Sweet you’re back, let’s move on.
Step 5 – What’s the Time Frame You Want to Save It In?
Only you can answer this one. When do you want to take your trip? How many months away is it? Once you know, then move on to Step 6.
Step 6 – Find Out How Much You Need to Save Each Month
Okay, hang tight with me, now we’re getting into the nitty gritty.
Now that you know how much money you need to save, and the time frame you need to save it in, next you need to find out how much money you need to save each month to make this happen.
Let’s use an example:
Let’s just say you are taking a trip to Europe that’s going to cost you $3,000. You are planning on taking this trip in June, and it is currently November. Assuming you don’t have any money saved, you need to save $3,000 in 7 months.
3,000/7 = 428 (let’s round up to 430)
This means, you need to save $430 per month in order to fund your trip.
Now, take a look at how much you are currently saving from Step 3. Is it enough to fund your trip?
If so, then awesome, you are right on track! You can maintain your current lifestyle and still save enough money each month to fund your trip.
If not, then you will need to start budgeting so you can fund your trip. Let’s move on to Step 7 and start looking at the areas where you need to cut back.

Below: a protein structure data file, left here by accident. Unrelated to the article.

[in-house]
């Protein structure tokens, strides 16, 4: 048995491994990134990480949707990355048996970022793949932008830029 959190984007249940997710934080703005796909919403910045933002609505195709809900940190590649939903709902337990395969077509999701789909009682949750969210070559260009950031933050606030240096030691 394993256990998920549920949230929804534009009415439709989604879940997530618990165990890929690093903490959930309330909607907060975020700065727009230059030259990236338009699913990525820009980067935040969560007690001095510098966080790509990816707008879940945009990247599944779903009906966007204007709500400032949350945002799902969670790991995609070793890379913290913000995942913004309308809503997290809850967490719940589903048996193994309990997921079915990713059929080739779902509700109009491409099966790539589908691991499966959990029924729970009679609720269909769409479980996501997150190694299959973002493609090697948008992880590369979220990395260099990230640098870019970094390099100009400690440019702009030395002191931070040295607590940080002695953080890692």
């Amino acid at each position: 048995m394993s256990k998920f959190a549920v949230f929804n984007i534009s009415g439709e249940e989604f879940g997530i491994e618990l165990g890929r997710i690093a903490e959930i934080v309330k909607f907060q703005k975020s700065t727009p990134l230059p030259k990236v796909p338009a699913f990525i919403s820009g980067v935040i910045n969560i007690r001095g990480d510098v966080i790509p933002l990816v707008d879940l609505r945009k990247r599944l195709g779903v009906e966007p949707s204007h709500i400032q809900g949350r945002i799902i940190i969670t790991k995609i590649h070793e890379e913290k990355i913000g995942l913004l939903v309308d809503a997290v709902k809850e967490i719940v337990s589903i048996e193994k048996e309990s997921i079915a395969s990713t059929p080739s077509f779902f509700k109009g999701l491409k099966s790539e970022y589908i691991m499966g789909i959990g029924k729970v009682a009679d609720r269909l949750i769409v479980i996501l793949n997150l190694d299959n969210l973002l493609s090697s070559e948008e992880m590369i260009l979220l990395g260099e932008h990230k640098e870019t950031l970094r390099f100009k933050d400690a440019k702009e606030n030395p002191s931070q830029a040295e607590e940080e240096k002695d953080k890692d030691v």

Step 7 – Separate Your Expenses
In Step 2 you created a list of last month’s expenses. Now let’s separate them into two categories; necessary expenses and luxury expenses.
Necessary expenses are the expenses that you have to pay no matter what.
Your Necessary Expenses will likely consist of the following:
- Health insurance
- Car payment
- Car loan
- Student loans
- Pet food
Luxury Expenses are the expenses that are just for fun.
Your Luxury Expenses will likely consist of the following:
- Eating out
Step 8 – Discover Areas You Can Cut Back
What are the luxury expenses you can cut back on? I don’t recommend you completely eliminate certain things out of your life. I am not an extremist in any way. For example when I diet, I don’t completely cut out sugar, instead I limit it to only once or twice a week.
Think of a savings plan in that same way. You’ll drive yourself crazy if you decide to never eat out, or never do anything fun ever again. Instead, think of ways you can create a balanced lifestyle while budgeting. Maybe only eat out once a week instead of three times a week. Or maybe only buy coffee as a once a week splurge instead of a daily habit.
Now that you have created your savings plan you are set to continue planning your dream vacation! But if you are still struggling with ways to save money, I’ve also created a post on 25 Ways to Save Money to Travel.
12 Tips for Scoring the Cheapest Flight Every Time (one of my most popular posts!)
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Tiffany created Lavender Vines as a place to share her love for Jesus and adventures from around the world. She has a slight obsession with salted caramel lattes, Japanese kimonos, and an ongoing love affair with NYC and Paris.